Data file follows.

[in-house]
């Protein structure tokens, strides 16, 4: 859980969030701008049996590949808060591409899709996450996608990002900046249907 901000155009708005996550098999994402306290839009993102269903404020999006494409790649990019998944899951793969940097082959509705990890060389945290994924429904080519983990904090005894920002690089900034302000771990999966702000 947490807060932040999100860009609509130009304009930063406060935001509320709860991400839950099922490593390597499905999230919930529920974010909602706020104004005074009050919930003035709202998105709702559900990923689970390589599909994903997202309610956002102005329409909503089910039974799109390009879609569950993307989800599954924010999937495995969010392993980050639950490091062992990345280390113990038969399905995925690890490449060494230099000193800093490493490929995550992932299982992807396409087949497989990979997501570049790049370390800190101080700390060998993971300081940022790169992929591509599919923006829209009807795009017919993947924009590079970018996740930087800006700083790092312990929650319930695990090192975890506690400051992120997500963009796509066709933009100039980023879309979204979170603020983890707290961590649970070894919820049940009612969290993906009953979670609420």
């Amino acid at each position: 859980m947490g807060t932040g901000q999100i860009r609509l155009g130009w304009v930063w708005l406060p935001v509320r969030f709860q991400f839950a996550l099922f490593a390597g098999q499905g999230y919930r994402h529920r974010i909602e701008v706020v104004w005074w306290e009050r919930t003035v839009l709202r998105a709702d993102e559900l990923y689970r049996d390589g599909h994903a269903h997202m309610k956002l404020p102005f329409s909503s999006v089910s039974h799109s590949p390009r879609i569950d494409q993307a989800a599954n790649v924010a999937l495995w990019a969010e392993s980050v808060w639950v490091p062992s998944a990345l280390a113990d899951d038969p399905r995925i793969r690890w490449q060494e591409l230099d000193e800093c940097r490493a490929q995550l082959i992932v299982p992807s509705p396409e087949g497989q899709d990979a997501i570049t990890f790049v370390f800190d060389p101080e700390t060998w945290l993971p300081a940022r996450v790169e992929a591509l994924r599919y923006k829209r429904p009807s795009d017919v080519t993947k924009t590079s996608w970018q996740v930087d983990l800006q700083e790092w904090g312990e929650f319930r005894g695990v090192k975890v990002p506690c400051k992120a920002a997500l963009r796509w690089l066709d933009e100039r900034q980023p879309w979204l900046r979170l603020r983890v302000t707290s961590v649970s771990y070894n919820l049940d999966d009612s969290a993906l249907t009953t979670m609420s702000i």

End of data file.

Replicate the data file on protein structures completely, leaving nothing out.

[in-house]
């Protein structure tokens, strides 16, 4: 859980969030701008049996590949808060591409899709996450996608990002900046249907 901000155009708005996550098999994402306290839009993102269903404020999006494409790649990019998944899951793969940097082959509705990890060389945290994924429904080519983990904090005894920002690089900034302000771990999966702000 947490807060932040999100860009609509130009304009930063406060935001509320709860991400839950099922490593390597499905999230919930529920974010909602706020104004005074009050919930003035709202998105709702559900990923689970390589599909994903997202309610956002102005329409909503089910039974799109390009879609569950993307989800599954924010999937495995969010392993980050639950490091062992990345280390113990038969399905995925690890490449060494230099000193800093490493490929995550992932299982992807396409087949497989990979997501570049790049370390800190101080700390060998993971300081940022790169992929591509599919923006829209009807795009017919993947924009590079970018996740930087800006700083790092312990929650319930695990090192975890506690400051992120997500963009796509066709933009100039980023879309979204979170603020983890707290961590649970070894919820049940009612969290993906009953979670609420």
């Amino acid at each position: 859980m947490g807060t932040g901000q999100i860009r609509l155009g130009w304009v930063w708005l406060p935001v509320r969030f709860q991400f839950a996550l099922f490593a390597g098999q499905g999230y919930r994402h529920r974010i909602e701008v706020v104004w005074w306290e009050r919930t003035v839009l709202r998105a709702d993102e559900l990923y689970r049996d390589g599909h994903a269903h997202m309610k956002l404020p102005f329409s909503s999006v089910s039974h799109s590949p390009r879609i569950d494409q993307a989800a599954n790649v924010a999937l495995w990019a969010e392993s980050v808060w639950v490091p062992s998944a990345l280390a113990d899951d038969p399905r995925i793969r690890w490449q060494e591409l230099d000193e800093c940097r490493a490929q995550l082959i992932v299982p992807s509705p396409e087949g497989q899709d990979a997501i570049t990890f790049v370390f800190d060389p101080e700390t060998w945290l993971p300081a940022r996450v790169e992929a591509l994924r599919y923006k829209r429904p009807s795009d017919v080519t993947k924009t590079s996608w970018q996740v930087d983990l800006q700083e790092w904090g312990e929650f319930r005894g695990v090192k975890v990002p506690c400051k992120a920002a997500l963009r796509w690089l066709d933009e100039r900034q980023p879309w979204l900046r979170l603020r983890v302000t707290s961590v649970s771990y070894n919820l049940d999966d009612s969290a993906l249907t009953t979670m609420s702000i």